|Table 1: Sociodemographic characteristics of all the children with nephrotic syndrome|
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Steroid response rate and clinical parameters
Of the 30 patients, half achieved remission and half did not achieve remission. Remission rate was 50% (15/30) overall and 62.5% (15/24) among those with idiopathic NS. Steroid resistance was found in 50% (15/30) of all patients and in 37.5% (9/24) of those with idiopathic NS. None of the six patients identified as secondary NS achieved remission. Ten (50%) of the 20 males achieved remission, whereas 5 (50%) of the ten females also achieved remission. There was no gender difference in the response to steroid (odd ratio = 1, CI = 0.22–4.56; χ2 = 0.00; P = 1.00). The mean age of patients that achieved remission was 5.27 ± 2.549, whereas the mean age of patients with steroid resistance was 10.40 ± 4.188 (t = −4.055, P < 0.001). [Table 2] shows the steroid response across the various age groups with children aged 5 years and below having the highest remission rate. All the children above 10 years of age did not achieve remission.
[Table 3] shows a comparison of variables between the children that achieved remission and those that did not achieve remission. Children who achieved remission were younger in age (mean difference = −5.13, [CI −7.73, −2.54]; P < 0.001). Although not statistically significant, higher levels of serum total cholesterol as well as higher rate of hematuria were observed among the children who did not achieve remission.
|Table 3: Comparison of variables among children who achieved remission and those with steroid resistance|
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Five out of 9 children with steroid-resistant idiopathic NS had renal biopsies while four children declined consent for renal biopsy due to cost. The histological types found among those that had renal biopsies were: Focal segmental glomerulosclerosis (FSGS) in four and membranoproliferative glomerulonephritis (MPGN) in one. Biopsy was not done for children with the secondary causes of NS.
| Discussion|| |
Studies within and outside Nigeria have shown variable responses to steroid among children with NS.,,,,, Our findings of 50% steroid responsiveness among all the participants with NS and 62.5% among those with idiopathic NS show that up to half of all the children with NS in our center are steroid resistant while among those with idiopathic NS, up to one-third are steroid resistant. These figures are comparable to the steroid response rates ranging from 45.2% to 65% observed by most of the earlier studies in Africa.,,,, However, some studies in Port Harcourt, Abuja, and Lagos Nigeria as well as in Nepal documented higher steroid response rates of 80%, 73.9%, 75.9%, and 93.75%, respectively. On the other hand, remarkably lower steroid responses were reported by Adedoyin et al. in Ilorin (17.9%) and Okoro and Okafor in Enugu (30%). The variations observed across the studies may be explained by multiple factors such as differences in genetic makeup, age at presentation, predominant histologic type, and/or environmental factors. Although these variations exist, current researchers are postulating that the incidence of steroid resistance might be decreasing worldwide., In our center, however, the rate of steroid resistance is still high, and this may suggest additional diagnostic services and use of second-line drugs with the attendant cost implications.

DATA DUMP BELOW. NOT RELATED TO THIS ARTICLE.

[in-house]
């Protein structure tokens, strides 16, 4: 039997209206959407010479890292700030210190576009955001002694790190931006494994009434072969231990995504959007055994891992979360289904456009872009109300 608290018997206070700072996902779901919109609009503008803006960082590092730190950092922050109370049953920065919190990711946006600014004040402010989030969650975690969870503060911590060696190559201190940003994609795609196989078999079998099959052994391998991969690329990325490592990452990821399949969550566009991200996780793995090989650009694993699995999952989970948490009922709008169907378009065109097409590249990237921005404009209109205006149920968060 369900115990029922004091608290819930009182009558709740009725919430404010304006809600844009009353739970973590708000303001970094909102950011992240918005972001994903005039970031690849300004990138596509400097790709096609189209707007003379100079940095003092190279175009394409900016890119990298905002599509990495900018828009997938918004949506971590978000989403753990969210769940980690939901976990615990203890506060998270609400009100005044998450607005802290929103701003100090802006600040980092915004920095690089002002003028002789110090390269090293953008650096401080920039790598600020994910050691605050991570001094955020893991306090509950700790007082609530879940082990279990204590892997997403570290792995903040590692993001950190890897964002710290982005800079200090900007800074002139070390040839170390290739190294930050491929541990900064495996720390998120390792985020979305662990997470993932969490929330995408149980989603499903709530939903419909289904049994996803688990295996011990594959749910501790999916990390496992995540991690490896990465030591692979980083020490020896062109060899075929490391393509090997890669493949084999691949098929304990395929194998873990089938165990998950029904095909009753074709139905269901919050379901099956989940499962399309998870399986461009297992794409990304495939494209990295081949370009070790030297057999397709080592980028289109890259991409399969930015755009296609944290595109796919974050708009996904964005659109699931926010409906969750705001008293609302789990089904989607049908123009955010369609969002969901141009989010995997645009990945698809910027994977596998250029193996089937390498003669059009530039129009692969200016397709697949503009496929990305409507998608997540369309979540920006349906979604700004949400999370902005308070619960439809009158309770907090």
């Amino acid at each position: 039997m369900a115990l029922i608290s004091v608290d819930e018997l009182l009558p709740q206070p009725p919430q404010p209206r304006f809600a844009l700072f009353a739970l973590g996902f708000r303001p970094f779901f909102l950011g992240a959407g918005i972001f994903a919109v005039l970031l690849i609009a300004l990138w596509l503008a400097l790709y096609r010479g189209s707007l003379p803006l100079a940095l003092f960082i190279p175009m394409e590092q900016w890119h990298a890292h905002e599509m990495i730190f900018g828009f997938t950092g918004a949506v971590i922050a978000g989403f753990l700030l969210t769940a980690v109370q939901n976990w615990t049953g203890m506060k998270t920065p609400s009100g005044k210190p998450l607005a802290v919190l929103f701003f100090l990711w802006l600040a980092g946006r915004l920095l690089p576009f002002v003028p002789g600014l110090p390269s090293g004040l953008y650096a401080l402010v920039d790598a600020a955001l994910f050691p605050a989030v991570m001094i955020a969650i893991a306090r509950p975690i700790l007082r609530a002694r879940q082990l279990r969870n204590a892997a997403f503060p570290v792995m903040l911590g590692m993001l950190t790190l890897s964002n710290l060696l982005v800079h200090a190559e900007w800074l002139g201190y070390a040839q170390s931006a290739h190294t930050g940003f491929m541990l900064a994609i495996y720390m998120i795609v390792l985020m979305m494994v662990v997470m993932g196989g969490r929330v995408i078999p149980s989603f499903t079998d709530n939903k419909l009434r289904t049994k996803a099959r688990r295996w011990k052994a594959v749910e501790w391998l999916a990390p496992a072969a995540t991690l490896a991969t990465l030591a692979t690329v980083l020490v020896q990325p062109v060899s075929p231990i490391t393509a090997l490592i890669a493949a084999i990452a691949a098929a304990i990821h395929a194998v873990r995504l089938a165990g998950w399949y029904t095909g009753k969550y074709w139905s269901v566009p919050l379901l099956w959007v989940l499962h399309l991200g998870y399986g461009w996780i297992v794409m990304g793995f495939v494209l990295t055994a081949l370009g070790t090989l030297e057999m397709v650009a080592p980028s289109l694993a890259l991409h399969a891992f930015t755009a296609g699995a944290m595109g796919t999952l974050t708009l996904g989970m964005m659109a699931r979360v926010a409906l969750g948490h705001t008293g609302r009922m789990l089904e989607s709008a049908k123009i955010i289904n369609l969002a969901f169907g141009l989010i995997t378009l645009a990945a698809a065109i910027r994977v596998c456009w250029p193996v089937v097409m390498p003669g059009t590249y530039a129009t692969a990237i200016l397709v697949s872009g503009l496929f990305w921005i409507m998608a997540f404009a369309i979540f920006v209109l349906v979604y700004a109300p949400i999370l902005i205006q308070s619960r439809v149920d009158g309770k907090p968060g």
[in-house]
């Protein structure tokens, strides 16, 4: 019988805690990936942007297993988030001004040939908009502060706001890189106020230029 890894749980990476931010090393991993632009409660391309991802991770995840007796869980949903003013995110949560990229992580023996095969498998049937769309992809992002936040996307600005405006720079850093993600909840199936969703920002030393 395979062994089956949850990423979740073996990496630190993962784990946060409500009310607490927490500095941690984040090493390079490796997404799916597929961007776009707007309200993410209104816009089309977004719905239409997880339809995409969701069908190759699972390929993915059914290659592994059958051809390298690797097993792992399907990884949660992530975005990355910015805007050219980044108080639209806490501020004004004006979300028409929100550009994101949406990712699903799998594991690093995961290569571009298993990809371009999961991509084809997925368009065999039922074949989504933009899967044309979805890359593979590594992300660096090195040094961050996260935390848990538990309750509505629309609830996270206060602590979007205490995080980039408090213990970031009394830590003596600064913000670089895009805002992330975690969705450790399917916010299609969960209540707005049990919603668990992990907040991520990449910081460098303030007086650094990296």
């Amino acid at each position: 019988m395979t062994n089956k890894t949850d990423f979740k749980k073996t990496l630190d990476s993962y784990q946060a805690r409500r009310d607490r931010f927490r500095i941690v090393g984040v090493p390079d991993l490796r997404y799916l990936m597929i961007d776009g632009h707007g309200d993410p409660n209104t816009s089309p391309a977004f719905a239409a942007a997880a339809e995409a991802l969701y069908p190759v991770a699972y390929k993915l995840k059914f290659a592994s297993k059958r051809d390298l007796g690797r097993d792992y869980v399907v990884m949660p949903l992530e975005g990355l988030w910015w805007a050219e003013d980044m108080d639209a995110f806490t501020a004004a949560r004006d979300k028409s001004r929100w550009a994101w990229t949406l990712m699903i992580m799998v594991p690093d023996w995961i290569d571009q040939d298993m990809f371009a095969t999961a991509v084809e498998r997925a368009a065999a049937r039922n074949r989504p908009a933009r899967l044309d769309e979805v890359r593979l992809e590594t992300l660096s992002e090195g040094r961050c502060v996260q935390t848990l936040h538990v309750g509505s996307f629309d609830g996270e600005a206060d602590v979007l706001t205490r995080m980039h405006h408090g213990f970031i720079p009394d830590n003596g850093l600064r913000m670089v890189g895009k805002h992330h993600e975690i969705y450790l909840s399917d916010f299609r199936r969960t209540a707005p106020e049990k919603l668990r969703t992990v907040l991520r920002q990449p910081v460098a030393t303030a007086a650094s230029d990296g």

The higher mean age of children with steroid resistance compared to those who achieved remission with steroid was reported by other authors,,, revealing that with older age at onset, the risk of steroid resistance increases. Gulati et al. in India reported steroid resistance to be more likely in children aged 8 years and above. In Ibadan Nigeria, older children did as well as those <6 years of age. Furthermore, while many studies have observed a male preponderance in NS,,,,,,,, the effect of gender on steroid responsiveness is not clear. Gulati et al. reported the male sex as a predictor of resistance to steroid, but this was not so for Mortazavi and Khiavi who observed that girls had significant resistance to steroids. Asinobi et al. in Ibadan reported that boys were more likely to be steroid-sensitive than girls. In our study, however, there was no gender difference in steroid response rates.